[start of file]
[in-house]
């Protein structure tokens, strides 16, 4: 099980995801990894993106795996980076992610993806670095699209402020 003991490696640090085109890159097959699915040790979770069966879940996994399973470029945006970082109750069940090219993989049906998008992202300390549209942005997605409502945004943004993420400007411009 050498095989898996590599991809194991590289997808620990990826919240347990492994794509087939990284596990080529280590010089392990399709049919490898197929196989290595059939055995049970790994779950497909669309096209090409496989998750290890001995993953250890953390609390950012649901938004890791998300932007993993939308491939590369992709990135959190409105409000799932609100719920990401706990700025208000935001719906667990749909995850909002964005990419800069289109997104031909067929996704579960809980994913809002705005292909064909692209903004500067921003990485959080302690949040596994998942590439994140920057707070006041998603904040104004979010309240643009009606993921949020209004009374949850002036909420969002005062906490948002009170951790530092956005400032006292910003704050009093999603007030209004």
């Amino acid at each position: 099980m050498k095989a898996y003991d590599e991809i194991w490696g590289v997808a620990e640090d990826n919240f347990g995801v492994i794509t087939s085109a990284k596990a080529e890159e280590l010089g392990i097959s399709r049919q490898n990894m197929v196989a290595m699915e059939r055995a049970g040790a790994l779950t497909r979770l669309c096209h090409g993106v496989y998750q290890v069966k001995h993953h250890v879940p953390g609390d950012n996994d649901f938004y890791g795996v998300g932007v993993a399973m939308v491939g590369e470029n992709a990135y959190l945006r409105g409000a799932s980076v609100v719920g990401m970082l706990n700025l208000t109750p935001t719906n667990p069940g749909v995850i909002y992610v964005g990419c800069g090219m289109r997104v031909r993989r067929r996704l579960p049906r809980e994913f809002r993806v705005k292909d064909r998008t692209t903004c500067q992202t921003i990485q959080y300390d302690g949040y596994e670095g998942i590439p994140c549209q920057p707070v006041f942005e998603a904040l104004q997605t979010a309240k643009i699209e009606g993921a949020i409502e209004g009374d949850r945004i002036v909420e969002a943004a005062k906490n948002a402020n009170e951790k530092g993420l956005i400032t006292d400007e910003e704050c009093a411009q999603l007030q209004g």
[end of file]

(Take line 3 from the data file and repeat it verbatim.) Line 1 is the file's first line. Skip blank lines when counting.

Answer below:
């Amino acid at each position: 099980m050498k095989a898996y003991d590599e991809i194991w490696g590289v997808a620990e640090d990826n919240f347990g995801v492994i794509t087939s085109a990284k596990a080529e890159e280590l010089g392990i097959s399709r049919q490898n990894m197929v196989a290595m699915e059939r055995a049970g040790a790994l779950t497909r979770l669309c096209h090409g993106v496989y998750q290890v069966k001995h993953h250890v879940p953390g609390d950012n996994d649901f938004y890791g795996v998300g932007v993993a399973m939308v491939g590369e470029n992709a990135y959190l945006r409105g409000a799932s980076v609100v719920g990401m970082l706990n700025l208000t109750p935001t719906n667990p069940g749909v995850i909002y992610v964005g990419c800069g090219m289109r997104v031909r993989r067929r996704l579960p049906r809980e994913f809002r993806v705005k292909d064909r998008t692209t903004c500067q992202t921003i990485q959080y300390d302690g949040y596994e670095g998942i590439p994140c549209q920057p707070v006041f942005e998603a904040l104004q997605t979010a309240k643009i699209e009606g993921a949020i409502e209004g009374d949850r945004i002036v909420e969002a943004a005062k906490n948002a402020n009170e951790k530092g993420l956005i400032t006292d400007e910003e704050c009093a411009q999603l007030q209004g």